The True Back Story Of The Missing 13th Amendment

The Missing 13th Amendment

Time for a history lesson and a deep dive into the United States Constitution. Read the full article above in the headline link above or sit back and listen to Headlines with a Voice read the article along with pictures and images. Whatever learning style works best for you, do what you can to understand the significance of the Thirteenth Amendment and why its exclusion benefits the globalists.

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The Missing Amendment, pt. 1

In the winter of 1983, archival research expert David Dodge, and former Baltimore police investigator Tom Dunn, were searching for evidence of government corruption in public records stored in the Belfast Library on the coast of Maine. By chance, they discovered the library’s oldest authentic copy of the Constitution of the United States (printed in 1825


Was It Ratified? What Does It Mean?, pt. 2

The story of this “missing” Amendment is complex and at times confusing because the political issues and vocabulary of the American Revolution were different from our own. However, there are essentially two issues: What does the Amendment mean? and, Was the Amendment ratified? Before we consider the issue of ratification, we should first understand the Amendment’s meaning and consequent current relevance


Don’t Bank On It, pt. 3

To understand the meaning of this “missing” 13th Amendment, we must understand its historical context — the era surrounding the American Revolution. We tend to regard the notion of a constitutional republic as benign, harmless, and politically unremarkable.


Bankers Own the Earth, pt. 4

The essence of banking was once explained by Sir Josiah Stamp, a former president of the Bank of England: “The modern banking system manufactures money out of nothing. The process is perhaps the most astounding piece of sleight of hand that was ever invented. Banking was conceived in inequity and born …


Constitution Prohibits Paper Money, pt. 6

If the colonists forgot the lessons of goldsmith bankers, the American Revolution refreshed their memories. Congress authorized the printing of continental bills of credit in an amount not to exceed $200,000,000. The States issued another $200,000,000 in paper notes. …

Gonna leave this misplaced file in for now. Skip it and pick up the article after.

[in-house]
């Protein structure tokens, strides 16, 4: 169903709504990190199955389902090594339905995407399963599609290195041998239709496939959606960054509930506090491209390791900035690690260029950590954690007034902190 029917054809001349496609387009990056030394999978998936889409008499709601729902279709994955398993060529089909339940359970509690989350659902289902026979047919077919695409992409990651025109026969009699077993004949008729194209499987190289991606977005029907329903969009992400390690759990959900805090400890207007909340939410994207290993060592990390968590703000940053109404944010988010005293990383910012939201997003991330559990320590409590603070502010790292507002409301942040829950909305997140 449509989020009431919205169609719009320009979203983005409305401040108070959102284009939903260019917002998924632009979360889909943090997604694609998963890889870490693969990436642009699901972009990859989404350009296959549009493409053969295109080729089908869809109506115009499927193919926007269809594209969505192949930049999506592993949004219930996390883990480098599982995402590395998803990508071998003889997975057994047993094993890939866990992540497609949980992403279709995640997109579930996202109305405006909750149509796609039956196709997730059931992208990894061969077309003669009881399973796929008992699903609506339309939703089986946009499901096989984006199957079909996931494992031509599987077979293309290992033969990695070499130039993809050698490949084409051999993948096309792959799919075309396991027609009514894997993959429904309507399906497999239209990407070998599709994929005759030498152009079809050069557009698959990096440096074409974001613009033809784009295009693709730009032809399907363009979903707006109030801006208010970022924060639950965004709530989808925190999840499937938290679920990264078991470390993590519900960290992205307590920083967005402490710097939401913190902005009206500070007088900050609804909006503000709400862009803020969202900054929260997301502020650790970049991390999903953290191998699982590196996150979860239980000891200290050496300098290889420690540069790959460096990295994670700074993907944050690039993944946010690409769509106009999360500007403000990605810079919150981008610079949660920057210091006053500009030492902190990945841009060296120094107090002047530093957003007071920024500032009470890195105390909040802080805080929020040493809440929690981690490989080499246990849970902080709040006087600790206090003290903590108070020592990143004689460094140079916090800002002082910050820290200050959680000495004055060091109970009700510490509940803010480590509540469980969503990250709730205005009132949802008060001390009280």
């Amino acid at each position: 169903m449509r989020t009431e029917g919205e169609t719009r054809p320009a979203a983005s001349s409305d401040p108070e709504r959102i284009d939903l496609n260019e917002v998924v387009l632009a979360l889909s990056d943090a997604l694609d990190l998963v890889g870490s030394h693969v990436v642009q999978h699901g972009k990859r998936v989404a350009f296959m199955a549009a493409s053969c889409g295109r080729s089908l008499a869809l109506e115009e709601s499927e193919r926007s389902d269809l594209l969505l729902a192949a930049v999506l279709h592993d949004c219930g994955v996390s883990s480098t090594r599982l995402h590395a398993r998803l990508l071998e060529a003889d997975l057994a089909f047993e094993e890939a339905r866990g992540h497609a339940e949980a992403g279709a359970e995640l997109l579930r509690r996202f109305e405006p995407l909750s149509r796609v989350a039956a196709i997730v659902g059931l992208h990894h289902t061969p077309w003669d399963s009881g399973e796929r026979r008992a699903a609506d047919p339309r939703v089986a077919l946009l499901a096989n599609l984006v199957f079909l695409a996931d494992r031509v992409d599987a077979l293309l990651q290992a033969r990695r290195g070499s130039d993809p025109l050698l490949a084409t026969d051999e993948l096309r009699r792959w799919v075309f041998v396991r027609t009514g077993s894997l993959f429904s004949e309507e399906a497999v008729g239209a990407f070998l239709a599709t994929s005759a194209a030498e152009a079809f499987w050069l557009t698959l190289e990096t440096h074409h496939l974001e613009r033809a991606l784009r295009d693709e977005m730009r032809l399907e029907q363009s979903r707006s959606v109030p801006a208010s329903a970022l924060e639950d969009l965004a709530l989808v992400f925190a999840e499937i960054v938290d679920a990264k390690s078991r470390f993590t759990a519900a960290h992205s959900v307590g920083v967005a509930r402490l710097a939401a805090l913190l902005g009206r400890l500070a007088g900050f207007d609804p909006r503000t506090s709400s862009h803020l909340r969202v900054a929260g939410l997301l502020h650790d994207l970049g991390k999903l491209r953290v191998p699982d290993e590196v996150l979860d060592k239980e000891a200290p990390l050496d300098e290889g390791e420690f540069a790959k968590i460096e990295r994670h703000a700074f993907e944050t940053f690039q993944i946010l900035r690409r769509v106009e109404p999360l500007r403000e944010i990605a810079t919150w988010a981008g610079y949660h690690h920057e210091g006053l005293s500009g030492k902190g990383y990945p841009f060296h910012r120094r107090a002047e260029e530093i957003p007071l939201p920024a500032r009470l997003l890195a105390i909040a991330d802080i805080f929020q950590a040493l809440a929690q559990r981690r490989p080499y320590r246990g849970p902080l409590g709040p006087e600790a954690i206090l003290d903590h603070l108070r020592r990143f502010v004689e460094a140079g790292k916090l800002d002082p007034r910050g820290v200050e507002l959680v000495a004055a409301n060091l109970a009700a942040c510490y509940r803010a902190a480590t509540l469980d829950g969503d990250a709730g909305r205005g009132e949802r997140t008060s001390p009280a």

U.S. Senators in Cahoots w/ Britain Since 1794, pt. 7

A few examples of attempts by the monarchies and banks that almost succeeded in destroying the United States: According to the Tennessee Laws, in the 1794 Jay Treaty, the United States agreed to pay 600,000 pounds sterling to King George III, as reparations for the American …


Out-Foxed by Euro Bankers, pt.8

The Jeffersonians opposed the United States Bank from the beginning, but the Federalists (the pro-monarchy party) won-out and it was established. The initial capitalization was $10,000,000 — 80% of which would be owned by foreign bankers. …


Rare Book Reveals Plans for Coup, pt. 9

There are undoubtedly other examples of the monarchy’s efforts to subvert or destroy the United States; some are common knowledge, others remain to be disclosed to the public. For example, David Dodge discovered a book called “2 VA LAW” in the Library of Congress Law Library. …


Titles of Nobility Legitimize Crime, pt. 10

In seeking to rule the world and destroy the United States, bankers committed many crimes. Foremost among these crimes were fraud, conversion, and plain old theft. To escape prosecution for their crimes, the bankers did the same thing any career criminal does. …


Constitution Prohibits the IBA, pt. 11

In Colonial America, attorneys trained attorneys but most held no “title of nobility” or “honor”. There was no requirement that one be a lawyer to hold the position of district attorney, attorney general, or judge; a citizen’s “counsel of choice” was not restricted to a lawyer; there were no state or national bar associations. …


No Free Pass, pt. 12

The missing Amendment is referred to as the “title of nobility” Amendment, but the second prohibition against honor, may be more significant. …


Never Before in World History, pt. 13

If the missing 13th Amendment were restored, special interests and immunity might be rendered unconstitutional. The prohibition against “honors” (privileges) would compel the entire government to operate under the same laws as the citizens of this nation.


Feds Say Amendment Never Ratified, pt. 14

Senator George Mitchell of Maine and the National Archives concede this 13th Amendment was proposed by Congress in 1810. However, they explain that there were seventeen states when Congress proposed the “title of nobility” Amendment; that ratification required the support of thirteen states, but since only twelve states supported the Amendment, it was not ratified. …